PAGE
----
Participants were to express their views not only by real-time, high-tech polling, but also by indicating in a workbook their relative levels of agreement or affinity between pairs of choices. Several sessions of “facilitated group discussion” were included in the schedule of activities, to help groups sort out their thoughts on major topics. Meeting leaders announced that local people had volunteered as facilitators; attendees could recognize any such people at their tables by the green ribbons that were hanging from their name-tags.
Keeley and his co-host, Assembly member Bill Monning, opened the evening with relatively brief introductory speeches. Keeley likened California’s current situation to a trip down the road that is interrupted by a car problem that requires service: When “Bob the mechanic” arrives, it turns out that the otherwise likable and competent guy has nothing in his bag but parts and tools for repairing old Model T’s. However helpful he wants to be, he can’t fix the car because he lacks the proper equipment. The purpose of the evening’s work, Keeley explained, was to consider various new tools that the people could give our legislators, in order to prevent or repair the breakdown of the metaphorical car that was our State’s government. Keeley introduced Monning as the poor new guy who (after term-limits swept away California’s experienced hands in the legislature) was bravely stepping-up to the challenge of wrangling our State’s budgetary mess. Monning introduced himself as “Bob the mechanic,” the fellow who wants to help, but who has a bag full of obsolete, inadequate tools.
The two co-hosts then handed off to California Forward’s Jim Mayer and Susan Clark, who conducted the majority of the meeting’s business. According to biographical information at the California Forward website, Mayer is the current and founding executive director of the organization, formerly executive director of the Little Hoover Commission, as well as a former journalist for the Sacramento Bee and other publications. Perhaps it was his time in the news business, along with his careful grooming, which lent him the serious but affable air of a major-market local news anchorman. Clark was described by the Santa Cruz Metro as being a “director” of California Forward; if that is true, the appointment must be recent, as she does not appear on either the “Leadership Council” roster or the “Staff” list at the California Forward website. The website for her own consulting firm, Dynamic Competence, LLC, states that, soon after completing a Doctorate degree in Biophysics, Ms. Clark concentrated on a subject that fascinated her more: “researching and identifying the causes of the many problems that arise when scientists, government agencies, and the general public are unable to effectively communicate and interact with each other.” Dynamic Competence teaches such methods as “Strategic Facilitation” and “Dynamic Meeting Planning” to corporate and governmental clients.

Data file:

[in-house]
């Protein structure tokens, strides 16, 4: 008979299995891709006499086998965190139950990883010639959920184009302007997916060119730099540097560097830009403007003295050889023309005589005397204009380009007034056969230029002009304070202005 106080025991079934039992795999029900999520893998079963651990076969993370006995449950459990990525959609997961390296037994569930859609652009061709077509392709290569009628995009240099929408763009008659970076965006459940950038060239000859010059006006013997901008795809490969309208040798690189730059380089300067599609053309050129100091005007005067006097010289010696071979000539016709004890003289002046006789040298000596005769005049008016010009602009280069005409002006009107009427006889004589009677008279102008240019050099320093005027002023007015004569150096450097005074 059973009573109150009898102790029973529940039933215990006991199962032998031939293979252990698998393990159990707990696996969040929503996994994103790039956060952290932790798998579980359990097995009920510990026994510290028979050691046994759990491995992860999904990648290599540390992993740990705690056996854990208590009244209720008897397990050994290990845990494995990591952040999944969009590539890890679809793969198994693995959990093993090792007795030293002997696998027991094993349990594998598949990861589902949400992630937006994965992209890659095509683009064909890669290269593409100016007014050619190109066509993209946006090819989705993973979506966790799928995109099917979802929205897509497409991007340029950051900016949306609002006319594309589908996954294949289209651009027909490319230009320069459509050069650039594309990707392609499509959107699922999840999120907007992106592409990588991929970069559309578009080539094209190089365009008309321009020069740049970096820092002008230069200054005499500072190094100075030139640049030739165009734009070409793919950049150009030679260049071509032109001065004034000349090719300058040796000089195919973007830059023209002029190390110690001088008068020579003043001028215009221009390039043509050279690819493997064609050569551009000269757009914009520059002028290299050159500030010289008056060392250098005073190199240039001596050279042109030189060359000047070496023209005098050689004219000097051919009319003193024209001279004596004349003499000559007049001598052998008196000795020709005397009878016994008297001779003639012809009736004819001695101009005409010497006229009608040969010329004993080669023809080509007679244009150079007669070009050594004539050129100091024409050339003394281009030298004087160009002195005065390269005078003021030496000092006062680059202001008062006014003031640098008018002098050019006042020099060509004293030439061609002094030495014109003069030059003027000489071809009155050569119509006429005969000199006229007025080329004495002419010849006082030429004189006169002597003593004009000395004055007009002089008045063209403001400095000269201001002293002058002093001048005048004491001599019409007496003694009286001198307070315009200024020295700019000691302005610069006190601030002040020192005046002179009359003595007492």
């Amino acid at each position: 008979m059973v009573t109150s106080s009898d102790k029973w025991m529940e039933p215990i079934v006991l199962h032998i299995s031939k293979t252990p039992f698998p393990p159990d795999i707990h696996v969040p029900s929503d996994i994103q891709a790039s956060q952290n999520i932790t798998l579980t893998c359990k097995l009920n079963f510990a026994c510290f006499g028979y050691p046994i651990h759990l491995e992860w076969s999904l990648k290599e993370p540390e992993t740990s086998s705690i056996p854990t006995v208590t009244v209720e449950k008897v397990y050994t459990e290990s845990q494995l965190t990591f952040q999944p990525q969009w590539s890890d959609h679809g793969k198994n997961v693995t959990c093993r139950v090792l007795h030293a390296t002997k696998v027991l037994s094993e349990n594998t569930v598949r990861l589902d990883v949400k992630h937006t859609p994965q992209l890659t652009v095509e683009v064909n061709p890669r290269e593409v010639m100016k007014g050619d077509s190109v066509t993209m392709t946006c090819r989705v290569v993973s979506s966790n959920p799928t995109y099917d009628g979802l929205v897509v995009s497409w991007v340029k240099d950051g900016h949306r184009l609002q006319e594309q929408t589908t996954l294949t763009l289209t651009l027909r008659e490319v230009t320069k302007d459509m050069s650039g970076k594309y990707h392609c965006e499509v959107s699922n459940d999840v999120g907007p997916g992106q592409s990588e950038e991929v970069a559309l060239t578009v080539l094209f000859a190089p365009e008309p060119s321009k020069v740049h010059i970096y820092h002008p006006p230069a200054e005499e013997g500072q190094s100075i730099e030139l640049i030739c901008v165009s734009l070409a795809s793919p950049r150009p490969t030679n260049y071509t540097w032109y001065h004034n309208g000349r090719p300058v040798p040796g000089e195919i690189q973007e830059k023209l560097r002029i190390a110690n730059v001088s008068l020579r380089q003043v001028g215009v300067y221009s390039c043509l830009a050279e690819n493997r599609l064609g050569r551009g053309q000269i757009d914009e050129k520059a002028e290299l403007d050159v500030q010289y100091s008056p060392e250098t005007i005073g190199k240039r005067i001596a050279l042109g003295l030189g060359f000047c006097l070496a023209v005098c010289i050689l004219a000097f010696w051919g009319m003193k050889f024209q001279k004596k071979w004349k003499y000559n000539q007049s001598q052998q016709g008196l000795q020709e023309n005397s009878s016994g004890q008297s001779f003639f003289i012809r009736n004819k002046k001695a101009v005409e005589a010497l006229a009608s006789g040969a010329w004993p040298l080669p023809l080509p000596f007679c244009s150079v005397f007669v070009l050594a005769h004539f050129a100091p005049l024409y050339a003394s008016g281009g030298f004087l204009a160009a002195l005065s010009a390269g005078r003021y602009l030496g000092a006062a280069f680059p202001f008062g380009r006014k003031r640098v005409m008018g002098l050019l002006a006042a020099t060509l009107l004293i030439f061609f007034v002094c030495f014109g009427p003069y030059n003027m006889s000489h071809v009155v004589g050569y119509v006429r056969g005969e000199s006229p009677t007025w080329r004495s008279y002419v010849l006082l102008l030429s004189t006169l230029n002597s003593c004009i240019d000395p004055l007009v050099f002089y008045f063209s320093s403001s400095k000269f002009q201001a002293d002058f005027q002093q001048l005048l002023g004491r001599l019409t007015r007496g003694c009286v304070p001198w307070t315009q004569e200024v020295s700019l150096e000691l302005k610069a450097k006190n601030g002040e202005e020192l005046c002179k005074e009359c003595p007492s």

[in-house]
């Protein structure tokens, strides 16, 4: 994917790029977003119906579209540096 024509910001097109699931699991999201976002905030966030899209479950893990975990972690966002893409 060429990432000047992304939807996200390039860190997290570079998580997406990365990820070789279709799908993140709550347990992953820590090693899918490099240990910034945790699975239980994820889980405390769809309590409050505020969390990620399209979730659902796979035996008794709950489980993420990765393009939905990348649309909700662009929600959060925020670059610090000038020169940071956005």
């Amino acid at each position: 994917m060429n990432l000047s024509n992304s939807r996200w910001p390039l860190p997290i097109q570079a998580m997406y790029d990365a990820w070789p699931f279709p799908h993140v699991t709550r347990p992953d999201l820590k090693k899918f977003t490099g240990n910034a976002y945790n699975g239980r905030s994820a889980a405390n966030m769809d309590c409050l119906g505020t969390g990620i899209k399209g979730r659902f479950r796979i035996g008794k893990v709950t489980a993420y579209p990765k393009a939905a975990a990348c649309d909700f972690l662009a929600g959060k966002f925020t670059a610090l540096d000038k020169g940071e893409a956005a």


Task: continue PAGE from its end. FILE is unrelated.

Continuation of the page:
The Meat of the Meeting
Attendees spent most of the rest of the time considering and answering questions that were flashed on the big screen, or posed in the workbook. Occasionally, people at floor level were given opportunities to speak, as when one fellow rose to denounce the proceedings as a “Delphi method” sham and the organizers as “globalists” who were dedicated to undermining American sovereignty and instituting a new world order.
Mayer and Clark began with a series of questions intended to help congeal a consensus “Vision” for California’s future, which would inform subsequent deliberation. They asked attendees to rate various items, on a scale of 1 to 10, in ascending importance:
• Effective and equitable education systems
• Strong economies and high quality jobs
• Good health outcomes
• Clean energy and environment
• Safe communities
• Ongoing investment in infrastructure
• More public involvement in public decisions
• More efficient public services